The AES provides participating First Nations with a governance structure large enough to command critical mass to secure funding that is needed to develop curriculum, provide sufficient administrative support and meet operational needs. The Anishinabek Nation envisions “the Anishinabek Education System will make positive advances in:
- Anishinabek student success;
- Increasing graduation rates;
- The development of culturally relevant curriculum and educational programs;
- Effective and efficient financial management and administration of education funding;
- Reliable and relevant First Nation education research, records, reporting and accountability; and
- Viable education partnerships that support the Anishinabek First Nation’s educational goals.”
Anishinabek student success and increasing graduation rates
From a philosophical perspective, one must ask what student success is and how it might be measured or not? Is success preparing a student for a career and job or is success becoming a more fulfilled human being or can it be both? With limited information available on what this means to the AES for the purpose of this paper, it is assumed the measure of success is the degree to which a student leads a deeper, richer, more meaningful life as a result of their education that is grounded in First Nation culture and language. Furthermore, increased graduation rates can be an important indicator of such success, but not the sole indicator.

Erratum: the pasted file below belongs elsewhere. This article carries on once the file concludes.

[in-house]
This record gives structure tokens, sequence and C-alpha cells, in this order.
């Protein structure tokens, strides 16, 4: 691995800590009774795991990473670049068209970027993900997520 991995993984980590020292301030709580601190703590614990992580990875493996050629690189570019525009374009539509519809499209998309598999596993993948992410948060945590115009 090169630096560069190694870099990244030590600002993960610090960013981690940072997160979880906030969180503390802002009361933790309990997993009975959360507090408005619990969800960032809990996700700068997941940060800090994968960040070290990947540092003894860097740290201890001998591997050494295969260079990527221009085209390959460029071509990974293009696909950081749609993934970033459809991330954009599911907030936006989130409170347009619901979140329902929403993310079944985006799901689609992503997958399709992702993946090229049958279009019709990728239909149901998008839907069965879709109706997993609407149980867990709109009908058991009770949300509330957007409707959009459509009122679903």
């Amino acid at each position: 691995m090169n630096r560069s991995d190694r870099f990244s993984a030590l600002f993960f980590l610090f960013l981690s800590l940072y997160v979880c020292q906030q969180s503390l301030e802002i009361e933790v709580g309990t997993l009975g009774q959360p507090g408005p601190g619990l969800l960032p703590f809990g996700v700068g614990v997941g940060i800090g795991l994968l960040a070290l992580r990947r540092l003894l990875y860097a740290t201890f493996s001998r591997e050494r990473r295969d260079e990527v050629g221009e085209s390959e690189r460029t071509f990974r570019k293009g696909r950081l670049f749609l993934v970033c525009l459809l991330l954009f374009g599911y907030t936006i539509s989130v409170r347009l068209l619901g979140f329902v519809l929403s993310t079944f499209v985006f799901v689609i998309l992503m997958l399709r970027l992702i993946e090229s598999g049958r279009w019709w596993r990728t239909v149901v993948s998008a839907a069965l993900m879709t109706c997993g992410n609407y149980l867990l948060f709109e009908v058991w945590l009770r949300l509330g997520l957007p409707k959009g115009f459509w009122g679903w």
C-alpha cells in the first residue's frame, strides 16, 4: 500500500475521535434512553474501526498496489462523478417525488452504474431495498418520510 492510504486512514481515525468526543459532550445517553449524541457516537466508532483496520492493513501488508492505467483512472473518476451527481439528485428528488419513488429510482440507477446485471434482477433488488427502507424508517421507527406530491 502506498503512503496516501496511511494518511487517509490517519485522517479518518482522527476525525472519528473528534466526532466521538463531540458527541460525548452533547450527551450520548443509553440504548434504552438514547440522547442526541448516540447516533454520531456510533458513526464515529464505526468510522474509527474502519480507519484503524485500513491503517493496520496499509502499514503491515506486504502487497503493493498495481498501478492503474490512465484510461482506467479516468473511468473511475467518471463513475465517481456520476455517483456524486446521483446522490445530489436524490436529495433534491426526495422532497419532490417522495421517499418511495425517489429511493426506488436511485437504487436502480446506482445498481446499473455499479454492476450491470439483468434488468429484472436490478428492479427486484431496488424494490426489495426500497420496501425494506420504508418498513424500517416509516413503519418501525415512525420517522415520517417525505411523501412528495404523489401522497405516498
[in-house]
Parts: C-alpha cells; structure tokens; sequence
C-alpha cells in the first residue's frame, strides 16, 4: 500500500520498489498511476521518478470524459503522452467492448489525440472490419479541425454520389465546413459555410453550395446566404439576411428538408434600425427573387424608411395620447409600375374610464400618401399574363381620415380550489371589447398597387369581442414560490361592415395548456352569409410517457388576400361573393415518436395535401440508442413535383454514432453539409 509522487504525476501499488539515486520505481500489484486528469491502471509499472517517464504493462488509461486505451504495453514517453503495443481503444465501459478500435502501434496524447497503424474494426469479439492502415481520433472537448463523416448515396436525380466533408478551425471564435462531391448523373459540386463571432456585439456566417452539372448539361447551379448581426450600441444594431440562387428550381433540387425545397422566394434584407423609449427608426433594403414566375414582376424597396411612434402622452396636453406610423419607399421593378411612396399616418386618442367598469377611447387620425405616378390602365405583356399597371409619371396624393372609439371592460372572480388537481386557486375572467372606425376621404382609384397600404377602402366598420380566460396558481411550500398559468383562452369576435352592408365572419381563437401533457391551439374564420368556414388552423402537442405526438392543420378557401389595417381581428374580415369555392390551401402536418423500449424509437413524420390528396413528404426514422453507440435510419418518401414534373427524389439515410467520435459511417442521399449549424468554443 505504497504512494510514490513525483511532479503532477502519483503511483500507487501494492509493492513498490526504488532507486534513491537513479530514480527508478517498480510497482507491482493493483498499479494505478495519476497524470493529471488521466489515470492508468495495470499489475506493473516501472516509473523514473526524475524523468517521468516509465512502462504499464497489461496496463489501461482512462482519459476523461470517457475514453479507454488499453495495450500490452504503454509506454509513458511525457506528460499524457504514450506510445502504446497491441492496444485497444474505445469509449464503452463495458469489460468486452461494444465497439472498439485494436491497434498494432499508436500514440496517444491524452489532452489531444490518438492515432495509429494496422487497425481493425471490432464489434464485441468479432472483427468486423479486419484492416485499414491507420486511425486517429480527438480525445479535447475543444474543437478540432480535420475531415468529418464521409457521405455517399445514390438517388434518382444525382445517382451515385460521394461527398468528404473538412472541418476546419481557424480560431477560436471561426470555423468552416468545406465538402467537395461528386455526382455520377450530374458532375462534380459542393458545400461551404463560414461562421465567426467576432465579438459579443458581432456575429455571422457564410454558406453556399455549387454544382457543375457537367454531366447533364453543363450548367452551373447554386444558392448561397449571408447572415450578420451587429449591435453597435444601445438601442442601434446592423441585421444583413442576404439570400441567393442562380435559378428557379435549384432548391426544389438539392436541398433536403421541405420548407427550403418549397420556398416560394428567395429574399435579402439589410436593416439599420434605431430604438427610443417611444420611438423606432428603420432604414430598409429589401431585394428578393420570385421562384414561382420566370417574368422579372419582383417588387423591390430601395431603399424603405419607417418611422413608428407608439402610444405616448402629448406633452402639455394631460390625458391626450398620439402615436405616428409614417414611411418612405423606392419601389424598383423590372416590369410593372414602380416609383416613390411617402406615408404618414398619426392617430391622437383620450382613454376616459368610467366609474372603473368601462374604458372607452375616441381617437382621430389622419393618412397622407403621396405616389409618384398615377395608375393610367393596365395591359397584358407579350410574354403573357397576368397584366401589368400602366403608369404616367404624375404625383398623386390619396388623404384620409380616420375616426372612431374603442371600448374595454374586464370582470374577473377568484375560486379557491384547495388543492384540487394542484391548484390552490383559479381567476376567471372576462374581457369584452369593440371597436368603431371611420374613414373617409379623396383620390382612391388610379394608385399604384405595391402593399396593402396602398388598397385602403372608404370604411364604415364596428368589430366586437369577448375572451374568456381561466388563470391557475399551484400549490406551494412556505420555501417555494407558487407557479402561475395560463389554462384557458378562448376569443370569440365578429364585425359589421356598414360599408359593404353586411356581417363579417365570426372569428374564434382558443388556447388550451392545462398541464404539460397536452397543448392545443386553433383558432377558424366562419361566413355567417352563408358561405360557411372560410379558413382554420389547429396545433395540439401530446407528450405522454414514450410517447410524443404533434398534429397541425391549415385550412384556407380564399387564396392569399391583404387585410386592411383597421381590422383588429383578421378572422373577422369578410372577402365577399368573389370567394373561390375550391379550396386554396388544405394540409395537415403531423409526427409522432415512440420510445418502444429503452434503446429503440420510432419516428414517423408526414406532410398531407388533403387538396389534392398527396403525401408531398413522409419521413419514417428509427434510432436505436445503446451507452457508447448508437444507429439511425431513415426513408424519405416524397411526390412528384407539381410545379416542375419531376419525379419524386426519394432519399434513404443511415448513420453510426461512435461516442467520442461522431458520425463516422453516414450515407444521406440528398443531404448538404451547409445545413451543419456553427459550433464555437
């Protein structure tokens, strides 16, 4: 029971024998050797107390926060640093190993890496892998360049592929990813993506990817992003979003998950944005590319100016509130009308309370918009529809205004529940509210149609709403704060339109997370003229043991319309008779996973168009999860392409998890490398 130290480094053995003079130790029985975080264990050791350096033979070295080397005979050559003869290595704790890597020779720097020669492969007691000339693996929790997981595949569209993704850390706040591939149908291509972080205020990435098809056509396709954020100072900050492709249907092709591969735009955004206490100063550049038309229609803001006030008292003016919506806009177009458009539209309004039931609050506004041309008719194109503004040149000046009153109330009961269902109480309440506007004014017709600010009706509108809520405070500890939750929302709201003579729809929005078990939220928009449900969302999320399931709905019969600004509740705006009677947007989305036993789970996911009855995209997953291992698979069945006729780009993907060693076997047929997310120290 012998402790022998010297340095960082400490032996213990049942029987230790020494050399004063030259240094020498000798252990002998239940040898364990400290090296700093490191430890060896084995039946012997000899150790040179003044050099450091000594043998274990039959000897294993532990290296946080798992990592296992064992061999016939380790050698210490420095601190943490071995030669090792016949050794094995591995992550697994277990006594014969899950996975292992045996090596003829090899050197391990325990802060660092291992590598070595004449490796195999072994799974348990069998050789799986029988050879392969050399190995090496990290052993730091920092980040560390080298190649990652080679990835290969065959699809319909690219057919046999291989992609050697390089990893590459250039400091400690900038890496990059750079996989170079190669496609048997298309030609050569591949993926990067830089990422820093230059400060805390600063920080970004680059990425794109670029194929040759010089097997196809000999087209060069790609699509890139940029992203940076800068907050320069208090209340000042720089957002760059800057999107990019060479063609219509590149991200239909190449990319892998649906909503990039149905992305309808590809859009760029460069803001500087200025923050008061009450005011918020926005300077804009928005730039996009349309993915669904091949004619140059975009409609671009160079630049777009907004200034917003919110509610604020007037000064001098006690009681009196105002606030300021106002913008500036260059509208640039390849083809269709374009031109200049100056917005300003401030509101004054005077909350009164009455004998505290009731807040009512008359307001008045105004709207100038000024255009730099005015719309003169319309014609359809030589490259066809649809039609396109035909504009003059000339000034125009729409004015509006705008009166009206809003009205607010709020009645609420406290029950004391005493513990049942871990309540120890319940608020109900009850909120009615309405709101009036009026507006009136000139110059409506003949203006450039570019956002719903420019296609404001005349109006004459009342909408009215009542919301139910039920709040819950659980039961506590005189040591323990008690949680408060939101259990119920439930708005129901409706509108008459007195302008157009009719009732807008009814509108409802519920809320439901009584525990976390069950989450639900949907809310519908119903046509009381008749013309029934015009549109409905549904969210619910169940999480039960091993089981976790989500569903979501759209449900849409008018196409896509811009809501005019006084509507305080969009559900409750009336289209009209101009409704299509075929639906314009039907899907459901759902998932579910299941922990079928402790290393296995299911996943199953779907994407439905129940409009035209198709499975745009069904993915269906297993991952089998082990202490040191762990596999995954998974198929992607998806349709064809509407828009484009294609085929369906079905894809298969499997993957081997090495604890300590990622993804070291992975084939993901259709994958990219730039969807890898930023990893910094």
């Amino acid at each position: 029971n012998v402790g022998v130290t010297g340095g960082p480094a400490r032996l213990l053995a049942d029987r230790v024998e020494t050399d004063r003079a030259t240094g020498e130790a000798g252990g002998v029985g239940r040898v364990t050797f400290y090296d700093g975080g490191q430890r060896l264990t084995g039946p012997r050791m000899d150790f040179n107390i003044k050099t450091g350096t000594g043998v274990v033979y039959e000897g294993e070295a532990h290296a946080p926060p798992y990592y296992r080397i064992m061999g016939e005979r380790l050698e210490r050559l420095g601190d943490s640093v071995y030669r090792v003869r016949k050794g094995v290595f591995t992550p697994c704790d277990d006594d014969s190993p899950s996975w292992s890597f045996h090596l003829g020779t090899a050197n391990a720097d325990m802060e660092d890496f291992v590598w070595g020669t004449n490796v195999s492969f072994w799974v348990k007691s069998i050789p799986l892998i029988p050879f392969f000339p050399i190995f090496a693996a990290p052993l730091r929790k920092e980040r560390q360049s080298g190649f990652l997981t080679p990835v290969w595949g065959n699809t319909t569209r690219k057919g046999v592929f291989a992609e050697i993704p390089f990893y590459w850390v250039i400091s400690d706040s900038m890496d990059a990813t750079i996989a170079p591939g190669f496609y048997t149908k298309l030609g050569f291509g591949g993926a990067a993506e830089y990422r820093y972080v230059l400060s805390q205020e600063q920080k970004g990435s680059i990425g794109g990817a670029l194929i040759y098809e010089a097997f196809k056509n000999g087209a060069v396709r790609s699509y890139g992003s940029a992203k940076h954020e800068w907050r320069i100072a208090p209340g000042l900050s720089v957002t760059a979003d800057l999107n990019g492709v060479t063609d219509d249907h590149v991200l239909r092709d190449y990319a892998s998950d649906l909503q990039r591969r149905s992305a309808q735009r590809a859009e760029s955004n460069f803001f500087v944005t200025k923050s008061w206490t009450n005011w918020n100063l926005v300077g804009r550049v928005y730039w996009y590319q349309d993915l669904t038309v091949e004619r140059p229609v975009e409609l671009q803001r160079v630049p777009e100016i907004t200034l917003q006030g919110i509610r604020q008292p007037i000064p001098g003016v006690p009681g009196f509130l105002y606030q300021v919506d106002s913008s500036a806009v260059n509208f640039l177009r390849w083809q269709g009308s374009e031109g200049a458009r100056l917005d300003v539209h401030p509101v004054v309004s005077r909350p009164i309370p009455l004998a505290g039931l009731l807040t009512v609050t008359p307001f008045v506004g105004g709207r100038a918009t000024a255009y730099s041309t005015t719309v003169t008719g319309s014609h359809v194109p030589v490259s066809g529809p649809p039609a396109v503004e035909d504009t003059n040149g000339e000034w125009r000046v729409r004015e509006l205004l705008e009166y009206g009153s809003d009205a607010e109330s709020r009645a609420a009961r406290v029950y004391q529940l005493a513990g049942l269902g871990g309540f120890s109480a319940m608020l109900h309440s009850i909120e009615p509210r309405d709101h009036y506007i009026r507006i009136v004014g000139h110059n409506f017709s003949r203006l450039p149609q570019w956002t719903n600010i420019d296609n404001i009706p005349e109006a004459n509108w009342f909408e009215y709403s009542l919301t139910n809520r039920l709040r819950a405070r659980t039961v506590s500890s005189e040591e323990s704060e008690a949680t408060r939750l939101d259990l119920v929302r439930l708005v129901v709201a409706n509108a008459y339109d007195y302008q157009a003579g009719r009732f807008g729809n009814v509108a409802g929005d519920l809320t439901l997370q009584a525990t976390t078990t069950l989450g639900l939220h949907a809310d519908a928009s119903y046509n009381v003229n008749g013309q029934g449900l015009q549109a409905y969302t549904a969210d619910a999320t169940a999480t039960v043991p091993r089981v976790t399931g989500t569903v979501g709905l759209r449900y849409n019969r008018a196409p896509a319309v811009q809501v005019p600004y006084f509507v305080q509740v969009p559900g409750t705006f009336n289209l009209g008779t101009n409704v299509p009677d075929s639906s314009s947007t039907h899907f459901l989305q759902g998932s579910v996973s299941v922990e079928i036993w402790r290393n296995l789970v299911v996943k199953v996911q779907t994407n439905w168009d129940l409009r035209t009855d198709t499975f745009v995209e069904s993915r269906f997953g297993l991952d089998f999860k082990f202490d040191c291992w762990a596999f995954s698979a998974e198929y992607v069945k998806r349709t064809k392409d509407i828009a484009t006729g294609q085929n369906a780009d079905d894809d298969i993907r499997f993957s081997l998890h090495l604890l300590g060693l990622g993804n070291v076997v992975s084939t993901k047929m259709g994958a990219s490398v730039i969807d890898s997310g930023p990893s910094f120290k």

Drawing on the MK experience, although AES faces challenges with respect to standardized curriculum development and program delivery due to the number of languages and dialects within each First Nation community, it is likely that over time, and if implemented correctly, there will be an increase in graduation rates and matriculation into diverse credible and challenging Indigenous and mainstream post-secondary programs. What constitutes student success is more complicated than just looking at graduation rates and paper programs (course syllabi and course description) – it requires an examination of real experiences, in the classroom and other learning milieu, and the overall health of the community. After all, the word “education” comes from the latin word educere meaning to lead forth and make free; this is the ultimate goal for student success.